Turner, Nat, 1800–1831, American slave, leader of the Southampton Insurrection (1831), b. Southampton co., Va. Deeply religious from childhood, Turner was a natural preacher and possessed some influence among local slaves. Apparently believing himself divinely appointed to lead fellow slaves to freedom, he plotted a revolt with a band of approximately 60 followers. After killing the family of Turner's owner, the band ravaged the neighborhood, in two days killing a total of 55 white people, mostly women and children. The revolt was soon crushed, however, and 13 slaves and three free blacks were hanged immediately. Turner himself escaped to the woods, but was captured six weeks later and hanged. Dozens more blacks were also killed in retaliation. The abortive uprising, by far the bloodiest and most serious in the history of slavery in the United States, led to more stringent slave laws in the South and to an end of the organized abolition movement there. Over the years, Turner became a figure of controversy, seen by some as a vicious fanatic and by others as a hero of black resistence.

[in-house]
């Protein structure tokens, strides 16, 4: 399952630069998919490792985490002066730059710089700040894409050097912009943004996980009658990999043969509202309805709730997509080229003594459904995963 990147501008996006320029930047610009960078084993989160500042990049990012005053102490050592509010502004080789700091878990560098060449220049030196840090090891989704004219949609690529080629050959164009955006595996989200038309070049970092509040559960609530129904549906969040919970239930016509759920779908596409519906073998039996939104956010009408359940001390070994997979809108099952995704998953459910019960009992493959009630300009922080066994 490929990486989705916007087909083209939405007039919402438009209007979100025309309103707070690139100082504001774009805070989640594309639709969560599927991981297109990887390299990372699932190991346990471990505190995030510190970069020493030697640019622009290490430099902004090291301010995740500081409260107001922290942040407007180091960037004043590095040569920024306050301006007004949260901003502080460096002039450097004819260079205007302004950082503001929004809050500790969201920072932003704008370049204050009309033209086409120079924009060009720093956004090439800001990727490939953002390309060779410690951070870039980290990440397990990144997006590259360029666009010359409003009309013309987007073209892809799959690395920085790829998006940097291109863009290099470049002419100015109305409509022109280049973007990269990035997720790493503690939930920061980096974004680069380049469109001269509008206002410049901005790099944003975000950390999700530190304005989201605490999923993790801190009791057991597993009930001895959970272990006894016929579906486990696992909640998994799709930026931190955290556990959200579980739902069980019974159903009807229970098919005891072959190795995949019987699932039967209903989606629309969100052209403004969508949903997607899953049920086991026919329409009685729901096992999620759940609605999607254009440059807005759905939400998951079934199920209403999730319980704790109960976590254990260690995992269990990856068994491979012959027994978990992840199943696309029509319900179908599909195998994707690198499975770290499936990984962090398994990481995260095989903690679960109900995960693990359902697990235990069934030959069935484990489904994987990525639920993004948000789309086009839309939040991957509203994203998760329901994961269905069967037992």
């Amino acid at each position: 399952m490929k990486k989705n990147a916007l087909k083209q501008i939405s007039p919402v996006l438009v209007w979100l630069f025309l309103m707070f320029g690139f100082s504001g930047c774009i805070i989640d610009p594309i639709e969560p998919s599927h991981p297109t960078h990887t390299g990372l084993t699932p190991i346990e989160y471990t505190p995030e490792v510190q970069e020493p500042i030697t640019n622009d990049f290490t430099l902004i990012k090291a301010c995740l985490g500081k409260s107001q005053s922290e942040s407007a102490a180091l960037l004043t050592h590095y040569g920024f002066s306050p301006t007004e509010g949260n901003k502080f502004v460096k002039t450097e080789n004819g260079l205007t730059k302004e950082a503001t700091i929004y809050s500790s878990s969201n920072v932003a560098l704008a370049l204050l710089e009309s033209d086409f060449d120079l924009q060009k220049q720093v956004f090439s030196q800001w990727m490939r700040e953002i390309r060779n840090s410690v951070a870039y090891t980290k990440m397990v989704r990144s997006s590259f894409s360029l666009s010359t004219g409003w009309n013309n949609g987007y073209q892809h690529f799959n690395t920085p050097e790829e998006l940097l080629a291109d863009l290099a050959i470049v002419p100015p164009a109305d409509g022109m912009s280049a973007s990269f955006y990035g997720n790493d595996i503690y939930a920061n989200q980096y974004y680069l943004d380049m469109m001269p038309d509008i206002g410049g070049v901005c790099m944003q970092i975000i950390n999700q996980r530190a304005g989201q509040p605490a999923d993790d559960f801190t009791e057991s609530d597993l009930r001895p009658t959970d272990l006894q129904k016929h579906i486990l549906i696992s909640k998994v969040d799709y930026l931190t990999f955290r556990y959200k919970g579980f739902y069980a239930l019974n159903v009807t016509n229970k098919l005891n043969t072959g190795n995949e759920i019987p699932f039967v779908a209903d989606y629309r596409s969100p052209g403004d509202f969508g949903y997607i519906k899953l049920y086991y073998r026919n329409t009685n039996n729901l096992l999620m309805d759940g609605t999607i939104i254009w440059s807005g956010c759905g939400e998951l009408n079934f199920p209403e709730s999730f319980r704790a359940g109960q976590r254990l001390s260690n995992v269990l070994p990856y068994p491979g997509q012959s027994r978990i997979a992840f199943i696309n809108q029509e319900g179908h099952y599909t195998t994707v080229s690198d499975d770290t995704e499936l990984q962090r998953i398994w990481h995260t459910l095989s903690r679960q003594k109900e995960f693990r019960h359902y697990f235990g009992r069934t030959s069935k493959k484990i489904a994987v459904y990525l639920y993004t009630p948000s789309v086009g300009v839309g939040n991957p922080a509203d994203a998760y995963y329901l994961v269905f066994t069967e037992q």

See studies by H. Aptheker (1943 and 1968), E. Foner (1971), J. Duff and P. Mitchell, ed. (1971), K. S. Greenberg, ed. (2003), and S. French (2004); C. Burnett, dir., Nat Turner: A Troublesome Property (documentary film, 2004).
The Columbia Electronic Encyclopedia, 6th ed. Copyright © 2012, Columbia University Press. All rights reserved.
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